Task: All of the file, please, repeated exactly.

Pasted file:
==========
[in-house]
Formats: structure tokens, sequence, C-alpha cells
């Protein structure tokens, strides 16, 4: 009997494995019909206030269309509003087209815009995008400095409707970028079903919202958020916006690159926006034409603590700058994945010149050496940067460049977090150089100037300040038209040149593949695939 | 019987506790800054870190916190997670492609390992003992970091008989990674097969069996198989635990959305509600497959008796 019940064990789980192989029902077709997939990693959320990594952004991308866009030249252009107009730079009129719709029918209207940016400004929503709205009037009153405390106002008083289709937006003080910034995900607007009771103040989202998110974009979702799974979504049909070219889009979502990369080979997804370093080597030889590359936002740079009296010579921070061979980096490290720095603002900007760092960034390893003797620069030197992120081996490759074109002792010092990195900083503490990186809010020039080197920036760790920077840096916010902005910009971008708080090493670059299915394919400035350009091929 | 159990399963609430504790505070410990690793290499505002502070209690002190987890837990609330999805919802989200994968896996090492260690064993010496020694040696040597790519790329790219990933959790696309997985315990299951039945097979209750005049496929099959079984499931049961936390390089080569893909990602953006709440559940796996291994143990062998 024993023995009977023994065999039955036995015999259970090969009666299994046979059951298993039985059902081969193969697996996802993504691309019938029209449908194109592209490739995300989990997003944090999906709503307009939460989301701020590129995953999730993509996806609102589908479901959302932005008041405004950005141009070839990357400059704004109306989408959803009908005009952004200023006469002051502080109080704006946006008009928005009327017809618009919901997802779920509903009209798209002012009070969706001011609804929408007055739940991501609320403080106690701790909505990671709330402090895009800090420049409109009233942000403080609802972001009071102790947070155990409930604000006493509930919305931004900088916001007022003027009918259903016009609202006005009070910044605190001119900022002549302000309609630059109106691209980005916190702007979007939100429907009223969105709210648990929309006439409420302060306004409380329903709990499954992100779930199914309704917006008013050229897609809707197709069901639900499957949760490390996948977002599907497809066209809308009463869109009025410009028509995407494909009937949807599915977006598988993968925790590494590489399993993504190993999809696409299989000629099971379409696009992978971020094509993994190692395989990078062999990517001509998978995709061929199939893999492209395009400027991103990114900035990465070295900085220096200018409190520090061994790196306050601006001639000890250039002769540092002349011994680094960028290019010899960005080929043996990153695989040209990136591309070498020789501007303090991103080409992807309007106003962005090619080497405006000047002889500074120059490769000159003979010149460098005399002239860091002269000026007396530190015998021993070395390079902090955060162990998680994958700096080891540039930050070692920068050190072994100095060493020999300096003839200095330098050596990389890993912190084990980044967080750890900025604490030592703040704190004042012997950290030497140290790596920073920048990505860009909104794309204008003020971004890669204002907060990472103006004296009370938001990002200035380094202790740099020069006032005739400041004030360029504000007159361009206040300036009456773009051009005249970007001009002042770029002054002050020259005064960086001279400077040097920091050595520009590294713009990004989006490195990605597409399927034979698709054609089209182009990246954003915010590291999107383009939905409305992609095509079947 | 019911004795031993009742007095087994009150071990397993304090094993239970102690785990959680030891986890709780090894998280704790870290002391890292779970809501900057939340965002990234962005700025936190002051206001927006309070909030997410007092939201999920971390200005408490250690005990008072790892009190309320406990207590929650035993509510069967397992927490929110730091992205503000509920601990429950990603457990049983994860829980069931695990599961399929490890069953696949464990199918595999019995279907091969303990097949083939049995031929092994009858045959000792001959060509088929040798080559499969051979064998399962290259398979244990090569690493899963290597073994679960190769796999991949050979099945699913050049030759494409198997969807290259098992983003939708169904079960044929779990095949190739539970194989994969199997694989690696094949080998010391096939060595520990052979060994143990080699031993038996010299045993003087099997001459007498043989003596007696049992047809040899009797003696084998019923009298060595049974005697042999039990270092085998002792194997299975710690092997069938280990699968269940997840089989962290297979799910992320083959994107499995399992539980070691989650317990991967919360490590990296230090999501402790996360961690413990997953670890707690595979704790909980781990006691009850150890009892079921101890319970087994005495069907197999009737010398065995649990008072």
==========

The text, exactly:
[in-house]
Formats: structure tokens, sequence, C-alpha cells
């Protein structure tokens, strides 16, 4: 009997494995019909206030269309509003087209815009995008400095409707970028079903919202958020916006690159926006034409603590700058994945010149050496940067460049977090150089100037300040038209040149593949695939 | 019987506790800054870190916190997670492609390992003992970091008989990674097969069996198989635990959305509600497959008796 019940064990789980192989029902077709997939990693959320990594952004991308866009030249252009107009730079009129719709029918209207940016400004929503709205009037009153405390106002008083289709937006003080910034995900607007009771103040989202998110974009979702799974979504049909070219889009979502990369080979997804370093080597030889590359936002740079009296010579921070061979980096490290720095603002900007760092960034390893003797620069030197992120081996490759074109002792010092990195900083503490990186809010020039080197920036760790920077840096916010902005910009971008708080090493670059299915394919400035350009091929 | 159990399963609430504790505070410990690793290499505002502070209690002190987890837990609330999805919802989200994968896996090492260690064993010496020694040696040597790519790329790219990933959790696309997985315990299951039945097979209750005049496929099959079984499931049961936390390089080569893909990602953006709440559940796996291994143990062998 024993023995009977023994065999039955036995015999259970090969009666299994046979059951298993039985059902081969193969697996996802993504691309019938029209449908194109592209490739995300989990997003944090999906709503307009939460989301701020590129995953999730993509996806609102589908479901959302932005008041405004950005141009070839990357400059704004109306989408959803009908005009952004200023006469002051502080109080704006946006008009928005009327017809618009919901997802779920509903009209798209002012009070969706001011609804929408007055739940991501609320403080106690701790909505990671709330402090895009800090420049409109009233942000403080609802972001009071102790947070155990409930604000006493509930919305931004900088916001007022003027009918259903016009609202006005009070910044605190001119900022002549302000309609630059109106691209980005916190702007979007939100429907009223969105709210648990929309006439409420302060306004409380329903709990499954992100779930199914309704917006008013050229897609809707197709069901639900499957949760490390996948977002599907497809066209809308009463869109009025410009028509995407494909009937949807599915977006598988993968925790590494590489399993993504190993999809696409299989000629099971379409696009992978971020094509993994190692395989990078062999990517001509998978995709061929199939893999492209395009400027991103990114900035990465070295900085220096200018409190520090061994790196306050601006001639000890250039002769540092002349011994680094960028290019010899960005080929043996990153695989040209990136591309070498020789501007303090991103080409992807309007106003962005090619080497405006000047002889500074120059490769000159003979010149460098005399002239860091002269000026007396530190015998021993070395390079902090955060162990998680994958700096080891540039930050070692920068050190072994100095060493020999300096003839200095330098050596990389890993912190084990980044967080750890900025604490030592703040704190004042012997950290030497140290790596920073920048990505860009909104794309204008003020971004890669204002907060990472103006004296009370938001990002200035380094202790740099020069006032005739400041004030360029504000007159361009206040300036009456773009051009005249970007001009002042770029002054002050020259005064960086001279400077040097920091050595520009590294713009990004989006490195990605597409399927034979698709054609089209182009990246954003915010590291999107383009939905409305992609095509079947 | 019911004795031993009742007095087994009150071990397993304090094993239970102690785990959680030891986890709780090894998280704790870290002391890292779970809501900057939340965002990234962005700025936190002051206001927006309070909030997410007092939201999920971390200005408490250690005990008072790892009190309320406990207590929650035993509510069967397992927490929110730091992205503000509920601990429950990603457990049983994860829980069931695990599961399929490890069953696949464990199918595999019995279907091969303990097949083939049995031929092994009858045959000792001959060509088929040798080559499969051979064998399962290259398979244990090569690493899963290597073994679960190769796999991949050979099945699913050049030759494409198997969807290259098992983003939708169904079960044929779990095949190739539970194989994969199997694989690696094949080998010391096939060595520990052979060994143990080699031993038996010299045993003087099997001459007498043989003596007696049992047809040899009797003696084998019923009298060595049974005697042999039990270092085998002792194997299975710690092997069938280990699968269940997840089989962290297979799910992320083959994107499995399992539980070691989650317990991967919360490590990296230090999501402790996360961690413990997953670890707690595979704790909980781990006691009850150890009892079921101890319970087994005495069907197999009737010398065995649990008072």